Opening speech of the meeting of the Standing Committee
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Dear Secretary General, [Dear Deputy Secretary General],
Dear President of the European Court of Human Rights,
It gives me great pleasure to open this meeting of the Standing Committee in Paris. Allow me from the outset to thank the French National Assembly and the French authorities for hosting us, and for the warm welcome and hospitality.
We have before us a full programme, including gender equality and child maintenance issues, the impact of the budgetary crisis on the list of working languages of the Assembly, and the future of the ECHR. In this connection, we are most honoured to have the opportunity of exchanging views with the President of the European Court of Human Rights, Mr Guido Raimondi.
Furthermore, this afternoon we will hold the second meeting of the ad hoc Committee of the Bureau, which will allow us to continue our deep reflection on the role and mission of our Parliamentary Assembly.
Before moving on with our busy agenda, I would like to make two short remarks.
As you are all aware, in January I launched the idea of having the Assembly take a more prominent role in the dissemination of information and implementation of the main Council of Europe Conventions, notably, the Istanbul Convention and the Conventions against Corruption.
The response to this idea has been positive, and I am pleased to share with you some preliminary developments that have occurred since our last meeting.
On 8 February, I participated in the OECD Parliamentary Days in Paris, during which I had the opportunity to meet with OECD Secretary General, Mr Angel Gurría, as well as with other OECD Senior officials. My interlocutors welcomed this project of Academic Networks with interest and enthusiasm. Secretary General Gurría, in particular, put forward the idea of having the OECD closely associated with the anti-corruption network.
I will thus continue to work on the implementation of this initiative in the weeks to come, and to seek synergies with our international partners, especially the OECD.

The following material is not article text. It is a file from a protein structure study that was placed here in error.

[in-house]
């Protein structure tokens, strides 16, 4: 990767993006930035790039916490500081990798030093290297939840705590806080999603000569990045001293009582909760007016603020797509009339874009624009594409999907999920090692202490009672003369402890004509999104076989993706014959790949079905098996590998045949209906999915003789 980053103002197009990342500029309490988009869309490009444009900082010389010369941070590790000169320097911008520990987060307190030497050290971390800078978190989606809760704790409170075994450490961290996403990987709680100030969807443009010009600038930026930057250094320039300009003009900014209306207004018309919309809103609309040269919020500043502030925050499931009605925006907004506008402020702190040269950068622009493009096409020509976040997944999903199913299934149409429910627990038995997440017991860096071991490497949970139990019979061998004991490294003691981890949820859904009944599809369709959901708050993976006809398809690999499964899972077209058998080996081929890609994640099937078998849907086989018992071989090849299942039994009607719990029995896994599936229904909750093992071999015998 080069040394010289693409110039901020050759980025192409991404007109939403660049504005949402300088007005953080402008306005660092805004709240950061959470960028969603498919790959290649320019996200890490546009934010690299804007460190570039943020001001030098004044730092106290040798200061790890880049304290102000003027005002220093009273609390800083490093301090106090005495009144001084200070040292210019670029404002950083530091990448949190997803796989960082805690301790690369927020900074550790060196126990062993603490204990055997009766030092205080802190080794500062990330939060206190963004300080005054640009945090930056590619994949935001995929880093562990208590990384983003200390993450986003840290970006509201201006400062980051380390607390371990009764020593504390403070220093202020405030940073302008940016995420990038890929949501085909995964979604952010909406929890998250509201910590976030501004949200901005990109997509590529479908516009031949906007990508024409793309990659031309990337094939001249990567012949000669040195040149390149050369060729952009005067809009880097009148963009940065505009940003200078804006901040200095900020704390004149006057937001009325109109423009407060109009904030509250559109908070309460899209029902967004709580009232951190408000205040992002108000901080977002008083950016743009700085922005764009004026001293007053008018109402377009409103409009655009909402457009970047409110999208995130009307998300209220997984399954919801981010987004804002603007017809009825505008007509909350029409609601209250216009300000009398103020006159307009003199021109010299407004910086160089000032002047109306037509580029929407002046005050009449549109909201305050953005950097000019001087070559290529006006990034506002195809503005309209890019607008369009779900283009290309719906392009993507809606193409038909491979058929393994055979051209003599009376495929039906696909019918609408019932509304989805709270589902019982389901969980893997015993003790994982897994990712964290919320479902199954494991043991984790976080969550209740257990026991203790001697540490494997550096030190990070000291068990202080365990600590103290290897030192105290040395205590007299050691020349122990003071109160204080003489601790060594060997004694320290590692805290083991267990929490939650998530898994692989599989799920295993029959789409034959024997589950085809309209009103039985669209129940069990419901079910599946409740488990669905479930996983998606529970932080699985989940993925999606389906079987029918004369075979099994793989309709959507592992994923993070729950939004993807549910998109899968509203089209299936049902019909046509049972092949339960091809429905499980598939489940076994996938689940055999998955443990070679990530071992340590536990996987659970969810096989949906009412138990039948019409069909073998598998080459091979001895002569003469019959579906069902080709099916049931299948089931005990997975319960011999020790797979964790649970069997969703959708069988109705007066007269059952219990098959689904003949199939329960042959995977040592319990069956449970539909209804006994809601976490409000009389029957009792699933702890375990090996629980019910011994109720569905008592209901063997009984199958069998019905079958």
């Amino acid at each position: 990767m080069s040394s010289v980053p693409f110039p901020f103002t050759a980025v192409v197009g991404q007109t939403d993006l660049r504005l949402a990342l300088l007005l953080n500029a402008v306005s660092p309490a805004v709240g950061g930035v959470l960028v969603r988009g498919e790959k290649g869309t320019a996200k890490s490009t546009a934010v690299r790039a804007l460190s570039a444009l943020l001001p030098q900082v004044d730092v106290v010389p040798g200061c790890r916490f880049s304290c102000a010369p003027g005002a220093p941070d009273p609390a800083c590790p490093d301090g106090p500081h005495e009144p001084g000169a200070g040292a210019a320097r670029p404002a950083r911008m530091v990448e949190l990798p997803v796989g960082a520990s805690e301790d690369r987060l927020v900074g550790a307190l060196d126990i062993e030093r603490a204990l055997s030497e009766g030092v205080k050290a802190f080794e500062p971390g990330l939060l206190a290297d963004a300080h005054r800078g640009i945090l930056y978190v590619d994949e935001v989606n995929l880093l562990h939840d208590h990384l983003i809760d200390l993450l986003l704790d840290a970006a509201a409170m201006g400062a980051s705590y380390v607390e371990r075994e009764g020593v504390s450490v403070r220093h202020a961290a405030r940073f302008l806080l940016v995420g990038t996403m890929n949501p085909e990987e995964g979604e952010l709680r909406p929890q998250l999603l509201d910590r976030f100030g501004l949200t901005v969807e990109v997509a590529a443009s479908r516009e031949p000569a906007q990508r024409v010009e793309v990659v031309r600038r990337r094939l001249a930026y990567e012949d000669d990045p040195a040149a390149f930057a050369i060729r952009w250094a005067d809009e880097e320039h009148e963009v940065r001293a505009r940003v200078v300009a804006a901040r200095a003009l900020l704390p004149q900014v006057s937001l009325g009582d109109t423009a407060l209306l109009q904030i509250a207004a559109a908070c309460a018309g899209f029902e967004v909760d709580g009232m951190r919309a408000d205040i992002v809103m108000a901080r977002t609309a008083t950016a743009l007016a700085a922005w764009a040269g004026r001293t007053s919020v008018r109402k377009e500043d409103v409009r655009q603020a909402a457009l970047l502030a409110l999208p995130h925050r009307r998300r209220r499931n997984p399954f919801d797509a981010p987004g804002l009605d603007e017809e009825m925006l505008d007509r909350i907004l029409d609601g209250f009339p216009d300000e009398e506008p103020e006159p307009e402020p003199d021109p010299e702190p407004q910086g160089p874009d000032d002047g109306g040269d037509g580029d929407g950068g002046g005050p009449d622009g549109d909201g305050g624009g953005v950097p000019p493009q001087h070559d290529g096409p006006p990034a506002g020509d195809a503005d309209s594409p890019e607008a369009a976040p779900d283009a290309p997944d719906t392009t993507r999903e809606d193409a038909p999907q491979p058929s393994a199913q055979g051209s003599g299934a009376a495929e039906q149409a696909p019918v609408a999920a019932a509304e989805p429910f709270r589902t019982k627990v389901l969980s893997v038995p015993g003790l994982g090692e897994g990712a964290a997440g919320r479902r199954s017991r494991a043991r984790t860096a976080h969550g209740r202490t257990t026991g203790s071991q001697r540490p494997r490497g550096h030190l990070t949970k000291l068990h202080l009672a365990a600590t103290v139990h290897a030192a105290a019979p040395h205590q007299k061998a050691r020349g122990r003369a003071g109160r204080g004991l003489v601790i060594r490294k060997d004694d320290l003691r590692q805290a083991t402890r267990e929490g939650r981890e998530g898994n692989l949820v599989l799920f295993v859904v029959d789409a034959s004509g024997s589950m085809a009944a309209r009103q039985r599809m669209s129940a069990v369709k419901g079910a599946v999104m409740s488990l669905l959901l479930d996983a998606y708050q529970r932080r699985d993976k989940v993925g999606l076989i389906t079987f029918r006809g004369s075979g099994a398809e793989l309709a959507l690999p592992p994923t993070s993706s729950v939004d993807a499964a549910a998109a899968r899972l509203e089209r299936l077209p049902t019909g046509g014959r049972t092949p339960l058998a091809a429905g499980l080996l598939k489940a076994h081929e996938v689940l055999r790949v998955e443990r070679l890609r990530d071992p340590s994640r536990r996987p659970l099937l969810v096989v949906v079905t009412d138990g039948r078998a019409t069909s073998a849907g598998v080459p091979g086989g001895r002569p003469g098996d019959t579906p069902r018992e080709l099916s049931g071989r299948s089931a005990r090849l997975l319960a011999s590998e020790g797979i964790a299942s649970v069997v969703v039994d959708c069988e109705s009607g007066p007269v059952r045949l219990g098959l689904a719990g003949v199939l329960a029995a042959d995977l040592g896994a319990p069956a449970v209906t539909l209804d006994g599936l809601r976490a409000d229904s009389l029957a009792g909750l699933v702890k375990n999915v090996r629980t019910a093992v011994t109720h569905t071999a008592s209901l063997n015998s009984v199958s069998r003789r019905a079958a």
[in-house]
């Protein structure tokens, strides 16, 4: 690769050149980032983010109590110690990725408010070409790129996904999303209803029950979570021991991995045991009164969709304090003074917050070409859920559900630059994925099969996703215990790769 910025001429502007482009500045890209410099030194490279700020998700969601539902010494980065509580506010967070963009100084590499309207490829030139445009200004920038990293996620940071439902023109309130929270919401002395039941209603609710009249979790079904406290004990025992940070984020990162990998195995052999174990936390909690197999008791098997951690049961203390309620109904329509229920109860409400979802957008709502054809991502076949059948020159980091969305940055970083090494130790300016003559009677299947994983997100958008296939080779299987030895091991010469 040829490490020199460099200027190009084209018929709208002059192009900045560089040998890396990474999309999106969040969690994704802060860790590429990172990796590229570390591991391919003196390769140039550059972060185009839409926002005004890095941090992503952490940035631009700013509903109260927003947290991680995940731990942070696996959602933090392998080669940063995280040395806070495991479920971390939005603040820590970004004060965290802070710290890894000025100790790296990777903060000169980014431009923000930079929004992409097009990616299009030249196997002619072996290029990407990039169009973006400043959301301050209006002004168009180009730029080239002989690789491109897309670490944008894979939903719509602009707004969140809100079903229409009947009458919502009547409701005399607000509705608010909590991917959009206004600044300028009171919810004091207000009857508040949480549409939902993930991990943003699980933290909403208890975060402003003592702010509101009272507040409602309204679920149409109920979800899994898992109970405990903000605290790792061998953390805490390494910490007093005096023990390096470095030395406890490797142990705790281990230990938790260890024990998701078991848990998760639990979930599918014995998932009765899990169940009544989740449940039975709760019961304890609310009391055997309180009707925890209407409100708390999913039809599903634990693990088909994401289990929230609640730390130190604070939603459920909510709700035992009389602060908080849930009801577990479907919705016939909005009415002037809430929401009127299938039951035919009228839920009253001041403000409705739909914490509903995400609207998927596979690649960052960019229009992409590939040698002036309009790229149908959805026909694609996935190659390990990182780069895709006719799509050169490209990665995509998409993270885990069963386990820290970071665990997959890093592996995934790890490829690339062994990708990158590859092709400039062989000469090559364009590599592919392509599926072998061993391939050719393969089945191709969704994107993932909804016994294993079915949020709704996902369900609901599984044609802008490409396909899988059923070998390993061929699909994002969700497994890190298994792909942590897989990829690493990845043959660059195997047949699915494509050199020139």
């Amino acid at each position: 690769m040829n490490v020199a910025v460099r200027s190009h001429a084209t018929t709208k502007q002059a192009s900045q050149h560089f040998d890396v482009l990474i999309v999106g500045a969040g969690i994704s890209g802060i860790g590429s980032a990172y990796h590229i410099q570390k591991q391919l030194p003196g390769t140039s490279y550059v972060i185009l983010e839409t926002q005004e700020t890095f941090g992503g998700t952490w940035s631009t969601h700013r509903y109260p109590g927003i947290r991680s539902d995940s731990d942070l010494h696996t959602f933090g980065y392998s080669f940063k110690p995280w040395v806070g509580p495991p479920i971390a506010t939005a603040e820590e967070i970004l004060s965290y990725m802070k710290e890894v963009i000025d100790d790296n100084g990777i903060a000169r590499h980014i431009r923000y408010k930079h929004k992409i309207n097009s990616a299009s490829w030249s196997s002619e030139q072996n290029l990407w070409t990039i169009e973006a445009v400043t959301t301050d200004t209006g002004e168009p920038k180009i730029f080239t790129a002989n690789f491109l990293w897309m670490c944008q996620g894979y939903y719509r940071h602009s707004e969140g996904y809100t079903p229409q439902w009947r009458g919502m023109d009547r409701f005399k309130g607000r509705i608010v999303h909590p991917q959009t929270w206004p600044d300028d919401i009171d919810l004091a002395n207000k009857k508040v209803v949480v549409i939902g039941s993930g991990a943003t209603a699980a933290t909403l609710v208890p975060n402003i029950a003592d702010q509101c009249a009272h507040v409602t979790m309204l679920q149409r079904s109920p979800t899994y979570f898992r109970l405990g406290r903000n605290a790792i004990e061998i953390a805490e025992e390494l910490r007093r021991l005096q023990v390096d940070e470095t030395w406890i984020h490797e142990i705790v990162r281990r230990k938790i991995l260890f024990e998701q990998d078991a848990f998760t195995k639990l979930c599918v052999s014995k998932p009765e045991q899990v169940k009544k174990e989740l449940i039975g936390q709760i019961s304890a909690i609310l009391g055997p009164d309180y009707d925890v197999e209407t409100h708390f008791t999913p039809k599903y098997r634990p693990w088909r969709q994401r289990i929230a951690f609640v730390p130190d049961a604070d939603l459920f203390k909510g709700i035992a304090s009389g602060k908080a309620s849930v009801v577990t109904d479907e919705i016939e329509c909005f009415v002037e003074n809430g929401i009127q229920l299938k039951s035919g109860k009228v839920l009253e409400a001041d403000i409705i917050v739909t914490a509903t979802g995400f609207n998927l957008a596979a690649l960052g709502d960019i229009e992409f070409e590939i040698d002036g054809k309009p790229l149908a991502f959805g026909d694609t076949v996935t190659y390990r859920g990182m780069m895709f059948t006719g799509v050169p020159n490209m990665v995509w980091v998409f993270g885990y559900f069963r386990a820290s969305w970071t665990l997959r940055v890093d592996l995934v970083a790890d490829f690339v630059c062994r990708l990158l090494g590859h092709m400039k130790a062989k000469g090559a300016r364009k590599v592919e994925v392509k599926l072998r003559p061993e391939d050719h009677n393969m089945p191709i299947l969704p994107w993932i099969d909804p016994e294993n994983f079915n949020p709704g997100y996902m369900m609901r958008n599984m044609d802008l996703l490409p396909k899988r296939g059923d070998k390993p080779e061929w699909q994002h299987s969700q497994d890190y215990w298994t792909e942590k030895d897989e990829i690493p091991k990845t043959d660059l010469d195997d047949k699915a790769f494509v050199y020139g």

I trust I can continue to count on your active support in this.
The second remark I would like to make is with reference to a deeply alarming development on our continent.
On 16 October 2017, Europe mourned the death of Ms Daphne Caruana Galizia, a brave and well-respected investigative journalist, who was cowardly killed by a car bomb near her home in Malta.
In January, I met in my office with her three sons: Andrew, Paul and Matthew. I reiterated our strongest condemnation of their mother's assassination, and assured them that the Assembly would continue to fully play its role of defending media freedom and to speak out loudly against any acts of violence or intimidation against journalists.
No one could have expected that, only four months after this assassination, we would witness the barbaric killing of another investigative journalist in Europe - this time in the Slovak Republic.
On 22 February, Jan Kuciak, an investigative journalist working, among other issues, on large-scale tax fraud, was shot dead in his home near Bratislava, along with his partner, Ms Martina Kusnirova.
I cannot but condemn, in the strongest possible terms, this extremely worrying trend affecting media freedom in Europe. We cannot accept to live in a continent where journalists are harassed, physically attacked or killed, simply because of their work.
Without a free media and without freedom of speech there can be no free society.
Democracies can only function when journalists can ask questions, write articles and conduct investigations – without intimidation or coercion from any source.
The Assembly has the obligation, in close cooperation with "the Council of Europe Platform to promote the protection of journalism and safety of journalists", to continue to keep the attention focused on this matter. I will strongly support any actions or activities to be promoted in this area.
And now, Dear colleagues, having made my two opening remarks, let us proceed with the first item on our agenda.